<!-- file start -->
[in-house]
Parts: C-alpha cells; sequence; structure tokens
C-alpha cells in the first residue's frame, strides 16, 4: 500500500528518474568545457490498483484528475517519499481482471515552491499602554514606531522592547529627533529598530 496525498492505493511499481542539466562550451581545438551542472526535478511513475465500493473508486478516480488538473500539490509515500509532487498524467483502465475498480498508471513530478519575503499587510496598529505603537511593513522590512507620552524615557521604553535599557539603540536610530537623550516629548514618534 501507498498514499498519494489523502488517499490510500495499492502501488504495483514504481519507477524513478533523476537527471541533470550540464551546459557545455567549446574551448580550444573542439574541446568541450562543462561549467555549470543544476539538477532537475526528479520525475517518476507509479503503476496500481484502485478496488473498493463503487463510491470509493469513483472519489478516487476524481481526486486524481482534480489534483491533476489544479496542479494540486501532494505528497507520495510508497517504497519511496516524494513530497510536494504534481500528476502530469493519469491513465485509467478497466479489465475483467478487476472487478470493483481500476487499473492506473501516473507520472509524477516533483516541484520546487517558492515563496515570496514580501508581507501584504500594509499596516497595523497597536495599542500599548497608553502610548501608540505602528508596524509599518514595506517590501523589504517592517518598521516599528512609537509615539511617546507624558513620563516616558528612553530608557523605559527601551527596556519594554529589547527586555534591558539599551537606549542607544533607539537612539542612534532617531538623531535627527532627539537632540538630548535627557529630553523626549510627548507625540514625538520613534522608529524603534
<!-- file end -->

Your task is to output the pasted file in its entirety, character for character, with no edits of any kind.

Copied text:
[in-house]
Parts: C-alpha cells; sequence; structure tokens
C-alpha cells in the first residue's frame, strides 16, 4: 500500500528518474568545457490498483484528475517519499481482471515552491499602554514606531522592547529627533529598530 496525498492505493511499481542539466562550451581545438551542472526535478511513475465500493473508486478516480488538473500539490509515500509532487498524467483502465475498480498508471513530478519575503499587510496598529505603537511593513522590512507620552524615557521604553535599557539603540536610530537623550516629548514618534 501507498498514499498519494489523502488517499490510500495499492502501488504495483514504481519507477524513478533523476537527471541533470550540464551546459557545455567549446574551448580550444573542439574541446568541450562543462561549467555549470543544476539538477532537475526528479520525475517518476507509479503503476496500481484502485478496488473498493463503487463510491470509493469513483472519489478516487476524481481526486486524481482534480489534483491533476489544479496542479494540486501532494505528497507520495510508497517504497519511496516524494513530497510536494504534481500528476502530469493519469491513465485509467478497466479489465475483467478487476472487478470493483481500476487499473492506473501516473507520472509524477516533483516541484520546487517558492515563496515570496514580501508581507501584504500594509499596516497595523497597536495599542500599548497608553502610548501608540505602528508596524509599518514595506517590501523589504517592517518598521516599528512609537509615539511617546507624558513620563516616558528612553530608557523605559527601551527596556519594554529589547527586555534591558539599551537606549542607544533607539537612539542612534532617531538623531535627527532627539537632540538630548535627557529630553523626549510627548507625540514625538520613534522608529524603534